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childcareThe British Chambers of Commerce and Middlesex University, have published a new survey to gauge the opinion of business leaders on the cost and availability of childcare and its impact on the workforce. The survey of businesses claims that a third of firms (33 percent) regard the availability of childcare as a key issue in recruiting and retaining staff. The survey of more than 1,600 business leaders across the UK also claims that over a quarter (28 percent) of firms have seen a reduction of working hours by staff due to the cost of childcare, while nearly 1 in 10 (9 percent) have seen employees leave their business. Although the survey suggests that nearly 40 percent of businesses already view government plans to double the availability of free childcare next year as likely to have a positive impact on their business, the BCC is calling on government to go further. It says the administration should consider the costs and benefits of a universal entitlement up until school entry, which would help more firms retain and promote productive staff, and help working parents progress.

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Innovative and ambitious disabled employees still face discrimination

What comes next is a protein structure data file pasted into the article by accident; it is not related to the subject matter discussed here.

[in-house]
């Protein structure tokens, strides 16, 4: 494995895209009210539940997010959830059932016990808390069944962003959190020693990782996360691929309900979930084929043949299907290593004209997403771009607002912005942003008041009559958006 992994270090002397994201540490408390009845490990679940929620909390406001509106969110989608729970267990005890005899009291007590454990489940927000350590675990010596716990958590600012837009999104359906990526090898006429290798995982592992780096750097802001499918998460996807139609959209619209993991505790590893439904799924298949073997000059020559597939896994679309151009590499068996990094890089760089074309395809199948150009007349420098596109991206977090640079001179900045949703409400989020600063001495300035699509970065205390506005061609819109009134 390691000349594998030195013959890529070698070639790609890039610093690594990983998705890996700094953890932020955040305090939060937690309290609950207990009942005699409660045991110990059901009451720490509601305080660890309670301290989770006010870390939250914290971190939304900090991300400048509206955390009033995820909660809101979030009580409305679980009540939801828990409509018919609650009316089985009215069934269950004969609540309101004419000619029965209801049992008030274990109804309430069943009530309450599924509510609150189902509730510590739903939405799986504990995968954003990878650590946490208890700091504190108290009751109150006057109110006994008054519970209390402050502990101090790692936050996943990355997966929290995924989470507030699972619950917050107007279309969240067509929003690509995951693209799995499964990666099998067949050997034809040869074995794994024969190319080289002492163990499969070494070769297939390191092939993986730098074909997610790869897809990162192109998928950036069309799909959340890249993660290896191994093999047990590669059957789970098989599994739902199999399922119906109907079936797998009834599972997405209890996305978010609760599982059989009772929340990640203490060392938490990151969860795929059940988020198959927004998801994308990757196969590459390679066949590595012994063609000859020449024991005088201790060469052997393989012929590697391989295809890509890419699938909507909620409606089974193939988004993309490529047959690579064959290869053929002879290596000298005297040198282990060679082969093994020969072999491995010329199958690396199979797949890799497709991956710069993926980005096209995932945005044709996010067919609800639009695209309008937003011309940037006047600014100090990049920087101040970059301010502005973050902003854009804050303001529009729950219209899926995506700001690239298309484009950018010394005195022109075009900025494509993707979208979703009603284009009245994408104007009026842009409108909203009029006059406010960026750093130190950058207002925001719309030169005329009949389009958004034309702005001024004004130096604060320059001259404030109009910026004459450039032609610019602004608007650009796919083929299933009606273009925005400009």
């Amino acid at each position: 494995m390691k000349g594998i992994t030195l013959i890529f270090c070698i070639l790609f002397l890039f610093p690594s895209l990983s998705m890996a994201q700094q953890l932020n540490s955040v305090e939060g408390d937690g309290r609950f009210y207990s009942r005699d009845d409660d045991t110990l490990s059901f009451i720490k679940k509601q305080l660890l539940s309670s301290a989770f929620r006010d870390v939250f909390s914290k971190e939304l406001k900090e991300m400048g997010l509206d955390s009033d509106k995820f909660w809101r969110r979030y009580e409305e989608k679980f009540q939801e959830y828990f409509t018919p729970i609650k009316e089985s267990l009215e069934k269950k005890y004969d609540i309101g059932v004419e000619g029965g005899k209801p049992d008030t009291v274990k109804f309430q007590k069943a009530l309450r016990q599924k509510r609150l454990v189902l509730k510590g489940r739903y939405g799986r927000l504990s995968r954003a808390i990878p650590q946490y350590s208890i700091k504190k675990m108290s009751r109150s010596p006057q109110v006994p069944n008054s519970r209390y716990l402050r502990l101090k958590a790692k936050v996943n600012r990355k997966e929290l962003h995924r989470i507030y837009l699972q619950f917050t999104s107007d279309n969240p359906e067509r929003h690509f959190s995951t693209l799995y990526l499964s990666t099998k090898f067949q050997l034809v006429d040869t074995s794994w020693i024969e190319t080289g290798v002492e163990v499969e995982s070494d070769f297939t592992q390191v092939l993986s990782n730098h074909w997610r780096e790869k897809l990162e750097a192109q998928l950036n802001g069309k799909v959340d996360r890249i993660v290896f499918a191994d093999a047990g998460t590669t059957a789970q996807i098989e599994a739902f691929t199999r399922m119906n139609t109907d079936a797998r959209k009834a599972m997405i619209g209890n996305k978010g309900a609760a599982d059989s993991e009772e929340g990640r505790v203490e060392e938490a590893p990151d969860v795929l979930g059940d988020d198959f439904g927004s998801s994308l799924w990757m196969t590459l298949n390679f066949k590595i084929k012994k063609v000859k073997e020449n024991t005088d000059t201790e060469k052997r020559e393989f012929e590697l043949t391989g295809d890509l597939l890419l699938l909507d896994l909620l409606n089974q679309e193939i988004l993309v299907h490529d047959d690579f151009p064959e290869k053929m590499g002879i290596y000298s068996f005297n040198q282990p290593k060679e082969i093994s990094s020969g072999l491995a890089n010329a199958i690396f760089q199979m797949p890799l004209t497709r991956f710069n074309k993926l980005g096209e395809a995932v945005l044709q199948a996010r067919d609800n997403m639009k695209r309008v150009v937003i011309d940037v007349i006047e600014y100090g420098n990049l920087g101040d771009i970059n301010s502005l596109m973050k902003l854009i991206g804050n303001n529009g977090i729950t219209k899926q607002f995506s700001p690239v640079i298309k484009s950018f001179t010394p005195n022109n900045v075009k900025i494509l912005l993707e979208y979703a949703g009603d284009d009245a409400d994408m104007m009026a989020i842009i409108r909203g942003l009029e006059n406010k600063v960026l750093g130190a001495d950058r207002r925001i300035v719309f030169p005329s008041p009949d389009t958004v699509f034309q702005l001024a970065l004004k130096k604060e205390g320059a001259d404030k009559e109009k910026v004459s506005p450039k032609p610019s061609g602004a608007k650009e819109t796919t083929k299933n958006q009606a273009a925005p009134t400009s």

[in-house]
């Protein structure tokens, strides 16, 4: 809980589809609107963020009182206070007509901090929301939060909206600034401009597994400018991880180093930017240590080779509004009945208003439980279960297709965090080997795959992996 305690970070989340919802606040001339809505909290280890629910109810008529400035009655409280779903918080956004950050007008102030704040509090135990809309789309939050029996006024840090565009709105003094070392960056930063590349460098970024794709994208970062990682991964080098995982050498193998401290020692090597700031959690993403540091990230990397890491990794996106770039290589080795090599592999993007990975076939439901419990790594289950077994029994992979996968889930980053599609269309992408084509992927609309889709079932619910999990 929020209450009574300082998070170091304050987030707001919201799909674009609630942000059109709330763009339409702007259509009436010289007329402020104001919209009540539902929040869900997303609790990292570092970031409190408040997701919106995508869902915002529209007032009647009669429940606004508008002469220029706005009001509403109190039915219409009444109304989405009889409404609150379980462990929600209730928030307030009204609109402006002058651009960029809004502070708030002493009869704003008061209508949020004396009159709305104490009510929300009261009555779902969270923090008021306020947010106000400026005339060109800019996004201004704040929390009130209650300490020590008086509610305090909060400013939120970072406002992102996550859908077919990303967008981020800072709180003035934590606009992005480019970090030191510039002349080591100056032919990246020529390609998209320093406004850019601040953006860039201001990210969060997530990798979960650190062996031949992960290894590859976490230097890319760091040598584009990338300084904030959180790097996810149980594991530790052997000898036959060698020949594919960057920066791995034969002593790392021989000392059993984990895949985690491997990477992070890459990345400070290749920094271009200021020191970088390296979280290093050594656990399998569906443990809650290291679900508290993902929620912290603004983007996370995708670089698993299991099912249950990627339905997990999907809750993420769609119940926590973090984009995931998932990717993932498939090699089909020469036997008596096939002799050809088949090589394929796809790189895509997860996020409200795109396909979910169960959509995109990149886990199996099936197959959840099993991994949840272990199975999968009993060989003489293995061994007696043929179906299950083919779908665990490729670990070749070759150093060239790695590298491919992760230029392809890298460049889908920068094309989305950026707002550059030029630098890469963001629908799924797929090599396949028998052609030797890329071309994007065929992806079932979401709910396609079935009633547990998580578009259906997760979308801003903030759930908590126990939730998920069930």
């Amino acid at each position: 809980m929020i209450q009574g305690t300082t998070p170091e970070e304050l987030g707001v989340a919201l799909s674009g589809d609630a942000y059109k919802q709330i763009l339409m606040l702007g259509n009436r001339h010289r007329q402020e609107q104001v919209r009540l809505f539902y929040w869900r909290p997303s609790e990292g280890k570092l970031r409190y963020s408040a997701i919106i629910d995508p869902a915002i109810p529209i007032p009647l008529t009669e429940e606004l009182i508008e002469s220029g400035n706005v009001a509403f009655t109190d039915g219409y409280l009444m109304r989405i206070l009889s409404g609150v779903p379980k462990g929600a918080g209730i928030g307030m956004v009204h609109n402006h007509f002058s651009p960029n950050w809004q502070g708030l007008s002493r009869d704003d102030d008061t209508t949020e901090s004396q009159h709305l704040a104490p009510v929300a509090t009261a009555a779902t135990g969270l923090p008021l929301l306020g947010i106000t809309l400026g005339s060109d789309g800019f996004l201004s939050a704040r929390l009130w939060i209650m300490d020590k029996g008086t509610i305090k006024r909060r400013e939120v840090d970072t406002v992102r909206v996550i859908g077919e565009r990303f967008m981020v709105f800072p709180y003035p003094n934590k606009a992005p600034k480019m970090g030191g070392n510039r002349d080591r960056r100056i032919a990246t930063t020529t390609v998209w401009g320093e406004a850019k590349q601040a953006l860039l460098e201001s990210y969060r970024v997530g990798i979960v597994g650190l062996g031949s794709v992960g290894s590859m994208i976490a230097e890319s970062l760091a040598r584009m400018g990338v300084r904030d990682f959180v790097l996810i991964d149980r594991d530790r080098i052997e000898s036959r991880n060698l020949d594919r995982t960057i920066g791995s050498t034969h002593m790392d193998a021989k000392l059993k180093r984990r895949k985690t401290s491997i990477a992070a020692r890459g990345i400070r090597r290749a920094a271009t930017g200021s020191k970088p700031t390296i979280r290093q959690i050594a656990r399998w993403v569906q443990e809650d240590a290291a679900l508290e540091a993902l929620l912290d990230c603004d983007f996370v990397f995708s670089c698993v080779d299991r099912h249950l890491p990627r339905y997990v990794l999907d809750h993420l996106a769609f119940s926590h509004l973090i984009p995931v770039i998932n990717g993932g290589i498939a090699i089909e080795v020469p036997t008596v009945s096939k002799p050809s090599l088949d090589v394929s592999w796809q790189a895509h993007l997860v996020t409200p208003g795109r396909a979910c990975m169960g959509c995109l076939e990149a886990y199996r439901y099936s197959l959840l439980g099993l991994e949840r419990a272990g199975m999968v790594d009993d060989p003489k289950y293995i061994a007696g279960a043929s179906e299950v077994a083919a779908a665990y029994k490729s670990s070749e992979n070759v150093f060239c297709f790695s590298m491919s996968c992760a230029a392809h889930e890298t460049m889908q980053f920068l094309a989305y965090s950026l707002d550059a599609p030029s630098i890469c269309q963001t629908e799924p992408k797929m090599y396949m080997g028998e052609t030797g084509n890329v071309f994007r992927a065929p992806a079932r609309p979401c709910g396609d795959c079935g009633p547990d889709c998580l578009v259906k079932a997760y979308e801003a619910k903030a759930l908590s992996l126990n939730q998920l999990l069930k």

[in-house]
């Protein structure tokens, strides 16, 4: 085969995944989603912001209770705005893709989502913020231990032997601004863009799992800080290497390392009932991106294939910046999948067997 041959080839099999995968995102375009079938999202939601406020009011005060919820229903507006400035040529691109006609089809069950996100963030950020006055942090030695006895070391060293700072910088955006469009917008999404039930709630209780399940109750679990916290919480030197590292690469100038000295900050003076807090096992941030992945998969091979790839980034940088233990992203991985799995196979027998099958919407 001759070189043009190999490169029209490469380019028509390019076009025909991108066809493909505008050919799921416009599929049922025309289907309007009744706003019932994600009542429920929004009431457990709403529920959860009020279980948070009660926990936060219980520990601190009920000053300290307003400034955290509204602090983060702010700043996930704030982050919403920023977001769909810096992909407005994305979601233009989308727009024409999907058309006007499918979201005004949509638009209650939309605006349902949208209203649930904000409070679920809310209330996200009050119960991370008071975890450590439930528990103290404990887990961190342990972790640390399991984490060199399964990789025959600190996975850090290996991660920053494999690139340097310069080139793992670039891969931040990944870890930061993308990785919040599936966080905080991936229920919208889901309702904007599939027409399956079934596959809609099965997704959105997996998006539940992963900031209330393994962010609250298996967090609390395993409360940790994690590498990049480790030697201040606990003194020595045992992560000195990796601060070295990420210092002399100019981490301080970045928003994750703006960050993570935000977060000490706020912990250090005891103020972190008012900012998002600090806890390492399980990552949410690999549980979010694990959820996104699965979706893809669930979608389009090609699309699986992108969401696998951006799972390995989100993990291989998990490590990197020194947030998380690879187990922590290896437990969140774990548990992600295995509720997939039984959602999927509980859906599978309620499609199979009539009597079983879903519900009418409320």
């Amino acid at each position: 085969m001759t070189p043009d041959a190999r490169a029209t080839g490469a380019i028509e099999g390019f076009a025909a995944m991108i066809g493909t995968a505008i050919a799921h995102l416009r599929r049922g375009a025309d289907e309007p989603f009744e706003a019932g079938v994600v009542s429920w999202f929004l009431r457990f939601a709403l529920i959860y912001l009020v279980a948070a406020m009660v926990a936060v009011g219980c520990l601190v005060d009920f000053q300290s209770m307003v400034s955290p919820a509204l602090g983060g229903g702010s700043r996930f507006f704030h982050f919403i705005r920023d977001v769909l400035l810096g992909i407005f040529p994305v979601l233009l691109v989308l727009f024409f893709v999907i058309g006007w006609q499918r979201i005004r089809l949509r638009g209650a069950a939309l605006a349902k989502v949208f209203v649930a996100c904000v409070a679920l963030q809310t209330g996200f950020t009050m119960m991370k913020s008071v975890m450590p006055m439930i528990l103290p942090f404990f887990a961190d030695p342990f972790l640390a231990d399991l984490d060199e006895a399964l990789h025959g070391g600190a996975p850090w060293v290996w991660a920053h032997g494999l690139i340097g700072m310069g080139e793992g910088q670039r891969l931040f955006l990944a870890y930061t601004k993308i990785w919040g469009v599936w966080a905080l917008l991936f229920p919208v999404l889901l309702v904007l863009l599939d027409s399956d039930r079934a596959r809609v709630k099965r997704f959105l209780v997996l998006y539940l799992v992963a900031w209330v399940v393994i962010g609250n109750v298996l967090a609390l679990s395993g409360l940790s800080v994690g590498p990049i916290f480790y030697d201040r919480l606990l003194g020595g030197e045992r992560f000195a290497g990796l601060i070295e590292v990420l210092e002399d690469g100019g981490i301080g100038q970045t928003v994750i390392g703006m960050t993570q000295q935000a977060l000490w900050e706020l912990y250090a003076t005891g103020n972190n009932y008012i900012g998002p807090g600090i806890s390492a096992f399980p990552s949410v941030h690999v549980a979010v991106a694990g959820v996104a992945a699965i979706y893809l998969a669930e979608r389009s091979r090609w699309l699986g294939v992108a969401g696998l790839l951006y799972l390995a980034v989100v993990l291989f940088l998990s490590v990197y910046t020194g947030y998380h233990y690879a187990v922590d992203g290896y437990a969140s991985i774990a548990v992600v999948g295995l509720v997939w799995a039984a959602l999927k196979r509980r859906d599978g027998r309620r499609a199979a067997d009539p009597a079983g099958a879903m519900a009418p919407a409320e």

Innovative and ambitious disabled employees still face discrimination 0

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disabled-workers-contributionDisabled employees outperform all other groups in terms of innovation and professional ambition, according to new data from the Chartered Institute of Personnel Development (CIPD) in its paper, Attitudes to Employability and Talent. The report, which explores attitudes towards employability and responsibilities for career development in the UK, includes the attributes associated with employment and career success. Individuals with disabilities ranked more highly than any other group in the categories of ‘Brings new and innovative ideas’ and ‘A great desire to develop’. The group also scored particularly highly in the categories of ‘Fits with organisational values’, ‘Good work ethic’, ‘Reliable’, and ‘Positive attitude to work’. However, when quizzed on current approaches to recruiting from diverse workforce groups, only 11 percent of respondents said they actively target individuals with disabilities during recruitment. This is despite the fact that over half (51 percent) currently employ professionals with physical and mental health conditions.  More →